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Brooklyn Overtakes Manhattan as Home to Most Competitive Rental Market in August
Midwood rentals spent the shortest time on market among all Brooklyn and Manhattan neighborhoods, according to the August 2015 StreetEasy Market Reports

NEW YORK, Sept. 25, 2015 /PRNewswire/ --

Key facts

  • The fastest-moving neighborhoods for rentals in August were Brooklyn's Midwood and Prospect Park South, with rentals spending just 11 days and 13 days on the market, respectively. Rentals in Manhattan's Little Italy, Sutton Place and Upper East Side were close behind (14 days).
  • Rentals in Midtown South and Downtown Brooklyn were the slowest to rent in August, with units spending a median time of 48 days and 30 days on the market, respectively.
  • The median asking rent in Manhattan grew 3.3 percent over the last year to $3,460 in August, and was the strongest among one-bedroom units, which grew 3.7 percent to $3,370.
  • Brooklyn median asking rent increased 4 percent over the last year to $2,650 in August. Median asking rent for larger units in Brooklyn rose the fastest, with median units with 3+ bedrooms increasing 6.7 percent from last year to $3,200.

While the New York City sales market experienced a typical late summer lull, the rental market was hot in August, particularly in Brooklyn. In Brooklyn, rentals spent a median of 18 days on the market in August, a record low for the year that was previously set in May. In Midwood and Prospect Park South, renters had to move even quicker, with rentals spending just 11 days and 13 days, respectively, on the market – the shortest time on market among all Brooklyn and Manhattan neighborhoods StreetEasy tracks. In Manhattan, the fastest-moving rental markets in August were Little Italy, Sutton Place, and Upper East Side where units spent a median of 14 days on the market, according to the August 2015 StreetEasy® Market Reports for Manhattan and Brooklyni.

Renters also faced the steepest rent prices of the year. The monthly median asking rent in Manhattan grew 3.3 percent over the last year to $3,460 in August. Asking rent climbed the most for one-bedroom units in Manhattan over the last year, which grew 3.7 percent year-over-year to $3,370 in August. Price growth among studios and units larger than one bedroom were either negative or stagnant compared to August of last year.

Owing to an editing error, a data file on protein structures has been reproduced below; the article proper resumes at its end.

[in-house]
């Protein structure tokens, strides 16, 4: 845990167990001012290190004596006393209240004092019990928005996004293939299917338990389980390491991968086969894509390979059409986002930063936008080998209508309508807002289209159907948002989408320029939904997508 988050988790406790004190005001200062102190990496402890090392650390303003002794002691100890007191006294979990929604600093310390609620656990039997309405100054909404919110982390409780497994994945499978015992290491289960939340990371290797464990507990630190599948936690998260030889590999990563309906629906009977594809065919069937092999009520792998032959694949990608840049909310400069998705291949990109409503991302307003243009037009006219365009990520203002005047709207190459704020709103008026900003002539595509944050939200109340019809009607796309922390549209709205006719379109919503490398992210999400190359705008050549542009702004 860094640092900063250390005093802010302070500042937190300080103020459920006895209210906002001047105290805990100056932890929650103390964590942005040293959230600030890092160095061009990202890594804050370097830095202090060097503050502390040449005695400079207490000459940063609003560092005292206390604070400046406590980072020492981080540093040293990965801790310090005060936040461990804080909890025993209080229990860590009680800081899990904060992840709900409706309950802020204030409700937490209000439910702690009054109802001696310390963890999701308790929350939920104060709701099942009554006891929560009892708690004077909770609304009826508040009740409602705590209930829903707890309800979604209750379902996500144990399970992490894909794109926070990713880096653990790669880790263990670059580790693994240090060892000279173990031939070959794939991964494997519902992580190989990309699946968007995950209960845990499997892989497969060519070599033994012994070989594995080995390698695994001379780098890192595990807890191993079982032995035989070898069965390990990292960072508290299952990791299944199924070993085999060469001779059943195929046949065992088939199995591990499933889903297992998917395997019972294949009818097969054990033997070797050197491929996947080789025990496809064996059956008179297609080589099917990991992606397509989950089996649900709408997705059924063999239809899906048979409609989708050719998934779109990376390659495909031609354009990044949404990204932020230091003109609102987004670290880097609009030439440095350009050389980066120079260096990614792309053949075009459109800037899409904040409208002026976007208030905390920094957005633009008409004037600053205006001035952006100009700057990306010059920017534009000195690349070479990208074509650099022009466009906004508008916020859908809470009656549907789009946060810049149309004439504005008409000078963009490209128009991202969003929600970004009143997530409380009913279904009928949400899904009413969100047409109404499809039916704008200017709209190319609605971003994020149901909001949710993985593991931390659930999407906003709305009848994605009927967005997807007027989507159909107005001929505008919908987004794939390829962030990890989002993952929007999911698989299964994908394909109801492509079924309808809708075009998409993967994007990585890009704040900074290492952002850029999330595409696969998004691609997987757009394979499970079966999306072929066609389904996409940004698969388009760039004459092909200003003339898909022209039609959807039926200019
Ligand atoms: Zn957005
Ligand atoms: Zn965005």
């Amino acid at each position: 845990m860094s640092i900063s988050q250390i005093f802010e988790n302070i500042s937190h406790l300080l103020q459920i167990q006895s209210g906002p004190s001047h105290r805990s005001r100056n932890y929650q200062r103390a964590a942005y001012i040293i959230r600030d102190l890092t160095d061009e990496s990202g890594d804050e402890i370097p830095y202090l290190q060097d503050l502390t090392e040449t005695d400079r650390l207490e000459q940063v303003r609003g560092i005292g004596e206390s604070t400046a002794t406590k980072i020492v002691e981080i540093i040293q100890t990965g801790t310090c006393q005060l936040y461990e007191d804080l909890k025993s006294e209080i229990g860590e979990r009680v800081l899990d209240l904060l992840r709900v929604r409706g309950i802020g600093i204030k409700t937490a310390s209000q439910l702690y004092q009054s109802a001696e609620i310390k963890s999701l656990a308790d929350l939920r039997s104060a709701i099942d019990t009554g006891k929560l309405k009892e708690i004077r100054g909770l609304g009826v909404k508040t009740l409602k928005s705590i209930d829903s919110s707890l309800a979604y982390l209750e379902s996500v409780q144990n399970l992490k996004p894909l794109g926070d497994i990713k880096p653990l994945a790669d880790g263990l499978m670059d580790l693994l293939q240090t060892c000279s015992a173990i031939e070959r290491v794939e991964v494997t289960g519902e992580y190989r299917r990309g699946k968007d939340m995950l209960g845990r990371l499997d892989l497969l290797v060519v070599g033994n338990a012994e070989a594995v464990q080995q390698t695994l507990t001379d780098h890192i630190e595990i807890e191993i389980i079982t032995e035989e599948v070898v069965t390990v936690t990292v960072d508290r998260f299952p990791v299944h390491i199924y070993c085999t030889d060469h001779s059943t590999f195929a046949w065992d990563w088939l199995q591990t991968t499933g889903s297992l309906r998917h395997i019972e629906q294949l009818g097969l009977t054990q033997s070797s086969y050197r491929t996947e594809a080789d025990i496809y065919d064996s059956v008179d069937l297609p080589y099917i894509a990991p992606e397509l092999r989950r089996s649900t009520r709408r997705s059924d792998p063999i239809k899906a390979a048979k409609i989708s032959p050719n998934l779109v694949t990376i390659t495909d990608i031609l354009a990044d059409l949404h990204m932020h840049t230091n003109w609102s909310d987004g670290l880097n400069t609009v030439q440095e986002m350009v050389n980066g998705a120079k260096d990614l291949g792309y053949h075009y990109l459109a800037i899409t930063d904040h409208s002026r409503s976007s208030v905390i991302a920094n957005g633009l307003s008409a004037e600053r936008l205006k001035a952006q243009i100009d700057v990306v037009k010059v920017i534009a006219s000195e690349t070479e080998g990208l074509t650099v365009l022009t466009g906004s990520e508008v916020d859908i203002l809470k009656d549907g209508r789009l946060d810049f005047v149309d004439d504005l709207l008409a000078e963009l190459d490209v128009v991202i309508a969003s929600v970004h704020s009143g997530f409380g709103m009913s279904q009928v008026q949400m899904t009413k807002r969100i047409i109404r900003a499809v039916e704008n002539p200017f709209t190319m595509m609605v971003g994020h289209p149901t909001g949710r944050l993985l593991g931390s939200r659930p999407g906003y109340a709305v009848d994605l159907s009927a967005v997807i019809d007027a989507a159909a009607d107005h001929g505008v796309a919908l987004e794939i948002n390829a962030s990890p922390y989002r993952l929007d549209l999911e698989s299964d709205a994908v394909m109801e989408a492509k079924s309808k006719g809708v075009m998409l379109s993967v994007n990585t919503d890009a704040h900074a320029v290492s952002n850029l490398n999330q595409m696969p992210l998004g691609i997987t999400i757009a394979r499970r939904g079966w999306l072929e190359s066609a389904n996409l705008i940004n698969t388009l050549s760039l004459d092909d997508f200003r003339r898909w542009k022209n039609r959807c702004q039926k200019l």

In Brooklyn, the monthly median asking rent grew 4 percent from last year to $2,650 in August. Contrary to Manhattan, median asking rents for larger units grew the most in Brooklyn. The median asking rent for two-bedroom units grew 2 percent from last year to $2,550 in August. Asking rents for units with 3+ bedrooms increased 6.7 percent from last year to $3,200.

"Every New York renter knows it's all about speed, and that is especially true in Brooklyn. Renters in Brooklyn face the steepest competition for apartments and also carry the city's highest rent burden," said StreetEasy data scientist Alan Lightfeldt. "This trend will continue until income growth accelerates and the supply of affordable homes increases across the city."

The New York sales market was equally as competitive in August with the median resale price of all Manhattan and Brooklyn homes rising to another record high, though the pace of growth is slowing. Manhattan resale prices of all home types rose 6.7 percent from last year to a record $986,314, as tracked by the Manhattan Price Indexii. The Brooklyn Price Index also reached an all-time high in August, increasing 7.2 percent year-over-year to $538,563. Last year, prices in Manhattan and Brooklyn grew by 9.2 and 10.4 percent, respectively.

Sellers were still able to find willing buyers who were undeterred by high prices. Manhattan and Brooklyn homes that sold in August typically did so for 100 percent of sellers' initial asking price, a sign that competition remains tight among buyers in both boroughsiii. Bidding wars were the most prevalent in the Prospect Park, North Brooklyn, and Upper Manhattan submarkets where the typical home sold for much more than the home's initial asking price. The Prospect Park submarket in Brooklyn remained the most competitive area in Manhattan and Brooklyn; homes that sold there in August typically did so for 5 percent above the sellers' initial asking price. In Upper Manhattan, homes that sold in August typically did so for 0.9 percent above initial asking price, a sign that the lower price point in neighborhoods such as Central Harlem, Washington Heights, and Inwood are attracting greater interest among buyers.